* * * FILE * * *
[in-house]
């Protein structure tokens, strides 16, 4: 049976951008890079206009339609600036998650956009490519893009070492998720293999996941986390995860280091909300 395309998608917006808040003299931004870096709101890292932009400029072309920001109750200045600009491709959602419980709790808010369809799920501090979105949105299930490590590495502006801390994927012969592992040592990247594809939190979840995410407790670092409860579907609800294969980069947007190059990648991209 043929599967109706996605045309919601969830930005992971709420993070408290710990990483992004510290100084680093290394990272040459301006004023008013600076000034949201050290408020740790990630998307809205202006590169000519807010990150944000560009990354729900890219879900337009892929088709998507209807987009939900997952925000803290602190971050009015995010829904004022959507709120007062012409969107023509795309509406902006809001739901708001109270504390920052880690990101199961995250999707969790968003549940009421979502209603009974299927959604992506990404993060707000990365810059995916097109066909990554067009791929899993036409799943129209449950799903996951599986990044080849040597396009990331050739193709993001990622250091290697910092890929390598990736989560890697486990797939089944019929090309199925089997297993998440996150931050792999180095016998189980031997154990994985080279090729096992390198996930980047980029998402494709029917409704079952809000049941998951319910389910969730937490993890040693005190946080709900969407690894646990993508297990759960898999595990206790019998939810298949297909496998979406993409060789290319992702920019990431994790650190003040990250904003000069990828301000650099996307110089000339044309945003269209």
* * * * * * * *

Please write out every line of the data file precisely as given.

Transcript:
[in-house]
């Protein structure tokens, strides 16, 4: 049976951008890079206009339609600036998650956009490519893009070492998720293999996941986390995860280091909300 395309998608917006808040003299931004870096709101890292932009400029072309920001109750200045600009491709959602419980709790808010369809799920501090979105949105299930490590590495502006801390994927012969592992040592990247594809939190979840995410407790670092409860579907609800294969980069947007190059990648991209 043929599967109706996605045309919601969830930005992971709420993070408290710990990483992004510290100084680093290394990272040459301006004023008013600076000034949201050290408020740790990630998307809205202006590169000519807010990150944000560009990354729900890219879900337009892929088709998507209807987009939900997952925000803290602190971050009015995010829904004022959507709120007062012409969107023509795309509406902006809001739901708001109270504390920052880690990101199961995250999707969790968003549940009421979502209603009974299927959604992506990404993060707000990365810059995916097109066909990554067009791929899993036409799943129209449950799903996951599986990044080849040597396009990331050739193709993001990622250091290697910092890929390598990736989560890697486990797939089944019929090309199925089997297993998440996150931050792999180095016998189980031997154990994985080279090729096992390198996930980047980029998402494709029917409704079952809000049941998951319910389910969730937490993890040693005190946080709900969407690894646990993508297990759960898999595990206790019998939810298949297909496998979406993409060789290319992702920019990431994790650190003040990250904003000069990828301000650099996307110089000339044309945003269209």